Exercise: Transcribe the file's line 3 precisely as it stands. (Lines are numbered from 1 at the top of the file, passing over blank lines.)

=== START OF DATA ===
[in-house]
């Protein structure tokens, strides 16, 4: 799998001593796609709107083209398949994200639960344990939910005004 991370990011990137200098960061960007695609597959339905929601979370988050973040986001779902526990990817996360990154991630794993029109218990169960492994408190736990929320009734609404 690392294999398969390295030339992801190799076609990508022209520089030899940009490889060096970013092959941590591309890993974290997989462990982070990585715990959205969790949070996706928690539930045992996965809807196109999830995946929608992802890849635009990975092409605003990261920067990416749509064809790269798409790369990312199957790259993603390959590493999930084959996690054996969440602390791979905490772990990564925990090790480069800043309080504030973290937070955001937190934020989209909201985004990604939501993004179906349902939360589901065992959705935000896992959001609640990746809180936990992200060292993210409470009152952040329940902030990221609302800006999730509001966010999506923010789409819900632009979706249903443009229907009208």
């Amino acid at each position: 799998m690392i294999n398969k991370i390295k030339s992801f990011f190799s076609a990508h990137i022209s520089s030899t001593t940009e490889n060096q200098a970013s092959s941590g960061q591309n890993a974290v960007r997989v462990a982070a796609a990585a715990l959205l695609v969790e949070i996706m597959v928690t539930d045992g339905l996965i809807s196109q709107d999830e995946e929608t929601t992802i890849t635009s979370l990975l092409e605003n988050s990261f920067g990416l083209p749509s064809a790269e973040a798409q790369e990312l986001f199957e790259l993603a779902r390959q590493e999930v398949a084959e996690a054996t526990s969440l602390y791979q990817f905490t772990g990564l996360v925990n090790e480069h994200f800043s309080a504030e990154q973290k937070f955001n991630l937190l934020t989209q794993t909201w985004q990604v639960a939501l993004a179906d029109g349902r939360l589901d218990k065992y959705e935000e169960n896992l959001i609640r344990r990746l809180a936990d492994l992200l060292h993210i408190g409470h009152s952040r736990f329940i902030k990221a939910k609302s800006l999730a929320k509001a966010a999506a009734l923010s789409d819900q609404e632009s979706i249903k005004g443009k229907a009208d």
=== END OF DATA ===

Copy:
């Amino acid at each position: 799998m690392i294999n398969k991370i390295k030339s992801f990011f190799s076609a990508h990137i022209s520089s030899t001593t940009e490889n060096q200098a970013s092959s941590g960061q591309n890993a974290v960007r997989v462990a982070a796609a990585a715990l959205l695609v969790e949070i996706m597959v928690t539930d045992g339905l996965i809807s196109q709107d999830e995946e929608t929601t992802i890849t635009s979370l990975l092409e605003n988050s990261f920067g990416l083209p749509s064809a790269e973040a798409q790369e990312l986001f199957e790259l993603a779902r390959q590493e999930v398949a084959e996690a054996t526990s969440l602390y791979q990817f905490t772990g990564l996360v925990n090790e480069h994200f800043s309080a504030e990154q973290k937070f955001n991630l937190l934020t989209q794993t909201w985004q990604v639960a939501l993004a179906d029109g349902r939360l589901d218990k065992y959705e935000e169960n896992l959001i609640r344990r990746l809180a936990d492994l992200l060292h993210i408190g409470h009152s952040r736990f329940i902030k990221a939910k609302s800006l999730a929320k509001a966010a999506a009734l923010s789409d819900q609404e632009s979706i249903k005004g443009k229907a009208d």